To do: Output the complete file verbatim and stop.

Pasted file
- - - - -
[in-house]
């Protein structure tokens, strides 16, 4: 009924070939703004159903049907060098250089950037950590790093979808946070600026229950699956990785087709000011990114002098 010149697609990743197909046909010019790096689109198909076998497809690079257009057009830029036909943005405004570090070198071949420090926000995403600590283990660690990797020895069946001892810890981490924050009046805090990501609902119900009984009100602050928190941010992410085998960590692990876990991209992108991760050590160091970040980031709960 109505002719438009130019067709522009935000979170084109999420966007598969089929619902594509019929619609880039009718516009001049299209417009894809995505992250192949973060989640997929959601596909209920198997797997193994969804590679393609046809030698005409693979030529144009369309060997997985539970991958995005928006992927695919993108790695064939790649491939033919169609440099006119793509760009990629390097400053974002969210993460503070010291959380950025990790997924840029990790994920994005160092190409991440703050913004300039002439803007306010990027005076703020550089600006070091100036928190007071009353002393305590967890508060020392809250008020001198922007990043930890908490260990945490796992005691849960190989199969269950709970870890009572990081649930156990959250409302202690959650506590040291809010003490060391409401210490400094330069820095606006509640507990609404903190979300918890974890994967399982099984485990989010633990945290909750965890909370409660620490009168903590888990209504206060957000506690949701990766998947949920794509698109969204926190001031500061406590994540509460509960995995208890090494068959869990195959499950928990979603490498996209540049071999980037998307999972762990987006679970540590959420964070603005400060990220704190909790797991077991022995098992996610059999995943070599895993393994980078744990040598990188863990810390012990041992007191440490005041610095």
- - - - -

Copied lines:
[in-house]
């Protein structure tokens, strides 16, 4: 009924070939703004159903049907060098250089950037950590790093979808946070600026229950699956990785087709000011990114002098 010149697609990743197909046909010019790096689109198909076998497809690079257009057009830029036909943005405004570090070198071949420090926000995403600590283990660690990797020895069946001892810890981490924050009046805090990501609902119900009984009100602050928190941010992410085998960590692990876990991209992108991760050590160091970040980031709960 109505002719438009130019067709522009935000979170084109999420966007598969089929619902594509019929619609880039009718516009001049299209417009894809995505992250192949973060989640997929959601596909209920198997797997193994969804590679393609046809030698005409693979030529144009369309060997997985539970991958995005928006992927695919993108790695064939790649491939033919169609440099006119793509760009990629390097400053974002969210993460503070010291959380950025990790997924840029990790994920994005160092190409991440703050913004300039002439803007306010990027005076703020550089600006070091100036928190007071009353002393305590967890508060020392809250008020001198922007990043930890908490260990945490796992005691849960190989199969269950709970870890009572990081649930156990959250409302202690959650506590040291809010003490060391409401210490400094330069820095606006509640507990609404903190979300918890974890994967399982099984485990989010633990945290909750965890909370409660620490009168903590888990209504206060957000506690949701990766998947949920794509698109969204926190001031500061406590994540509460509960995995208890090494068959869990195959499950928990979603490498996209540049071999980037998307999972762990987006679970540590959420964070603005400060990220704190909790797991077991022995098992996610059999995943070599895993393994980078744990040598990188863990810390012990041992007191440490005041610095």